Risks of transmission of the disease in the U.S. include infected mothers passing it to their infants and a person receiving a transfusion of blood donated by an infected person.

Montgomery and her colleagues also documented that the parasite T. cruzi has been found in many parts of the southern U.S.

“There are at least 11 species of triatomine bugs capable of transmitting T. cruzi in the United States, and in some areas more than 50% of triatomine bugs were found to be infected with the parasite. These bugs are found predominantly in areas where wildlife are common, unlike the peridomiciliary habitat of the triatomine species in Central and South America,” Montgomery wrote.

“Numerous animals can be infected and serve as a reservoir including wood rats, possums, raccoons, armadillos, and skunks.23 Domestic dogs may also become infected and manifest clinical cardiac disease; however, their role as reservoirs in the United States is not defined.”

No FDA-approved medication

A group of medical researchers at Baylor College of Medicine in Houston, in an article published Aug. 29 in the medical journal Epidemiology & Infection, found one in every 6,500 blood donors tested positive for exposure to the parasite that causes Chagas disease – a figure 50 times higher than the CDC’s estimated infection rate of one in 300,000 nationally.

They presented their findings Nov. 4 at the American Society of Tropical Medicine and Hygiene annual meeting in New Orleans.

“We were astonished to not only find such a high rate of individuals testing positive for Chagas in their blood, but also high rates of heart disease that appear to be Chagas-related,” said Baylor epidemiologist Melissa Nolan Garcia, one of the researchers who presented findings from a series of studies. “We’ve been working with physicians around the state to increase awareness and diagnosis of this important emerging infectious disease.”

Garcia noted that among those infected in the U.S., a high percentage is believed to have contracted the disease within the U.S. border.

“We think of Chagas disease as a silent killer,” Garcia told the New Orleans medical conference. “People don’t normally feel sick, so they don’t seek medical care, but it ultimately ends up causing heart disease in about 30 percent of those who are infected.”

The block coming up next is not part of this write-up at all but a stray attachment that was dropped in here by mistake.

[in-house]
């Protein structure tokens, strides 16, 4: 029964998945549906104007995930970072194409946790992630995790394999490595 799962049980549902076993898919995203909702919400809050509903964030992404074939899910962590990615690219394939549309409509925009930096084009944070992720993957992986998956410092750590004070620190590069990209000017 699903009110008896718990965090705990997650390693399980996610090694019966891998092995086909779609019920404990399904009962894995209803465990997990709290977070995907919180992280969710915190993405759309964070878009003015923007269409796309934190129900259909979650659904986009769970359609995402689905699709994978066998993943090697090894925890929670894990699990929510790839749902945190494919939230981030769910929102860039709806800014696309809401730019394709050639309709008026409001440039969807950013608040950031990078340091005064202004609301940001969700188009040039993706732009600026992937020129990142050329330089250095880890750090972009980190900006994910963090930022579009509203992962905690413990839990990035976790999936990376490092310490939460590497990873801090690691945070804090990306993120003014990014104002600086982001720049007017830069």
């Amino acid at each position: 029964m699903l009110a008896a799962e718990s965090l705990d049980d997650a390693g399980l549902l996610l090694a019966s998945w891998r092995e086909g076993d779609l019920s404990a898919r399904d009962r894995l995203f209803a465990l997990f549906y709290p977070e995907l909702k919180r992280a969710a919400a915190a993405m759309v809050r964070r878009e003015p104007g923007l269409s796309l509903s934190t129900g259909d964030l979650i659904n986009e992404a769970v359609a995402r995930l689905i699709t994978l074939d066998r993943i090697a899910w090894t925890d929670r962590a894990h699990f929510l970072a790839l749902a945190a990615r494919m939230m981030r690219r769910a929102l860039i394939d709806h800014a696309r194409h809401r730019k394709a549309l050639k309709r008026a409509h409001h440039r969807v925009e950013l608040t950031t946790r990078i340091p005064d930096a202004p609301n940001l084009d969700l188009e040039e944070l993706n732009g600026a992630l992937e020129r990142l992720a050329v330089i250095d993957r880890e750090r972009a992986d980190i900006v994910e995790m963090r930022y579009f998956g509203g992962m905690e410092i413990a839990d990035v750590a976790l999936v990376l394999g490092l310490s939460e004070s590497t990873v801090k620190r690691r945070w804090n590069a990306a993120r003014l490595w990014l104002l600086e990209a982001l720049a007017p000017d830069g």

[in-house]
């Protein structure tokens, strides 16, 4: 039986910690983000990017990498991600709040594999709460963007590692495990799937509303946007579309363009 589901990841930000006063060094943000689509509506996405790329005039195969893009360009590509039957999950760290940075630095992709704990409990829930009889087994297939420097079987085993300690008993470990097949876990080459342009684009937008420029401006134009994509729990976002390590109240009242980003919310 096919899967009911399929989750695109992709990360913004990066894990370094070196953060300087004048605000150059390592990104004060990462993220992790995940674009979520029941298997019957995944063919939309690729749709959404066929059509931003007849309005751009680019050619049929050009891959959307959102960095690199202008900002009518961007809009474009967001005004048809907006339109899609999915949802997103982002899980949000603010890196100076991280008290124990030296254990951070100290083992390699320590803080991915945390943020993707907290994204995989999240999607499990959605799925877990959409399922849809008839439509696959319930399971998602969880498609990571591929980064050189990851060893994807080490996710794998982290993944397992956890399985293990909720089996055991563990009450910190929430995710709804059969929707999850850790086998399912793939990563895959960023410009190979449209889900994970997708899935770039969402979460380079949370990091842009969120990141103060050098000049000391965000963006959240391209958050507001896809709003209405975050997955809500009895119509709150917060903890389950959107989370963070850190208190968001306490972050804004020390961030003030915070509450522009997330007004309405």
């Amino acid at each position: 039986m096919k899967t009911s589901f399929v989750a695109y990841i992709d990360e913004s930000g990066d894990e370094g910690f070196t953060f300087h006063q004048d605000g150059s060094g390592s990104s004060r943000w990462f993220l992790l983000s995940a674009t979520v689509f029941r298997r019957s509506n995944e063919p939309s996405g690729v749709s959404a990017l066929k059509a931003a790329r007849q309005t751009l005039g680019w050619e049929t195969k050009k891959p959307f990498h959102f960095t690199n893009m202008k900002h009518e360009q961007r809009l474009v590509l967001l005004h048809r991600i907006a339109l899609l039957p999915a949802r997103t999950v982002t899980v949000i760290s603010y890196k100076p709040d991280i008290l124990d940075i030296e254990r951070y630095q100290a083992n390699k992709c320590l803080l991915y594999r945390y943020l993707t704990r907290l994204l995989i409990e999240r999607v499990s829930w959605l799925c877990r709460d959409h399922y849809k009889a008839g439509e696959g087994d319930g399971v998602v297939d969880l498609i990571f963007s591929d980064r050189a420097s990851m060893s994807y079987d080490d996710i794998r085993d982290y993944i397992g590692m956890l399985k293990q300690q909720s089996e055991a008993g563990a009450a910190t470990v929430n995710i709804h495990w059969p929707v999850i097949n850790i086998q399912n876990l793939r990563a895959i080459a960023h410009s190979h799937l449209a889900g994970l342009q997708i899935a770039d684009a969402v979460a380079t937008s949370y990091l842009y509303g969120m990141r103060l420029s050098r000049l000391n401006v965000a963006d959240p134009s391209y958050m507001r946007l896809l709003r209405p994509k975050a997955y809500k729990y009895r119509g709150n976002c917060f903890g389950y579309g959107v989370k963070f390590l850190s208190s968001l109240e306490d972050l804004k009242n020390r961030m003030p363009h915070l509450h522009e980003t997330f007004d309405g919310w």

“We’re the first to actively follow up with positive blood donors to assess their cardiac outcomes and to determine where southeastern Texas donors may have been exposed to Chagas,” Garcia said.

“We are concerned that individuals who test positive are not seeking medical care or being evaluated for treatment. And even if they do seek medical care, we heard from some patients that their primary care doctors assumed the positive test represented a ‘false positive’ due to low physician awareness of local transmission risk.”

A press release issued by the American Society of Tropical Medicine and Hygiene, or ASTMH, noted Garcia shared the findings from separate pilot studies conducted by the Baylor team, which followed 17 Houston-area residents who were infected.

The medical researchers found that 41 percent of them had signs of heart disease caused by the infection, including swollen, weakened heart muscle and irregular heart rhythms caused by the parasite burrowing into heart tissue. Most of these individuals lived in rural areas or spent a significant amount of time outside. One of the individuals was an avid hunter and outdoorsman. At least six of them had insignificant travel outside the United States, and they didn’t have mothers from foreign countries, indicating they likely had become infected in Texas.

Also presenting at the New Orleans conference was Dr. Jennifer Manne-Goehler, a clinical fellow at Harvard Medical School and Beth Israel Deaconess Medical Center. She collected data from the CDC and the American Association of Blood Banks and compared the almost 2,000 people who tested positive through the blood banking system to the mere 422 doses of medications administered by the CDC from 2007 to 2013.

“This highlights an enormous treatment gap,” Manne-Goehler told the New Orleans meeting. “In some of the areas of the country we know there are a lot of positive blood donors, yet people still don’t get care. We don’t know what happens to them because there is no follow-up.”

In the U.S., most physicians are unfamiliar with the disease, and some who have heard of it mistakenly dismiss it as an unserious health concern, even in parts of the country where many people may be living with Chagas symptoms, she commented.

Further complicating the situation in the U.S., the ASTMH press release noted, the U.S. Food and Drug Administration has not approved the currently available medicines used to treat Chagas disease.

Physicians seeking treatment for their patients are referred to the CDC, which makes two drugs – nifurtimox and benznidazole – available. Both carry the risk of side effects, including nausea, weight loss and nerve damage.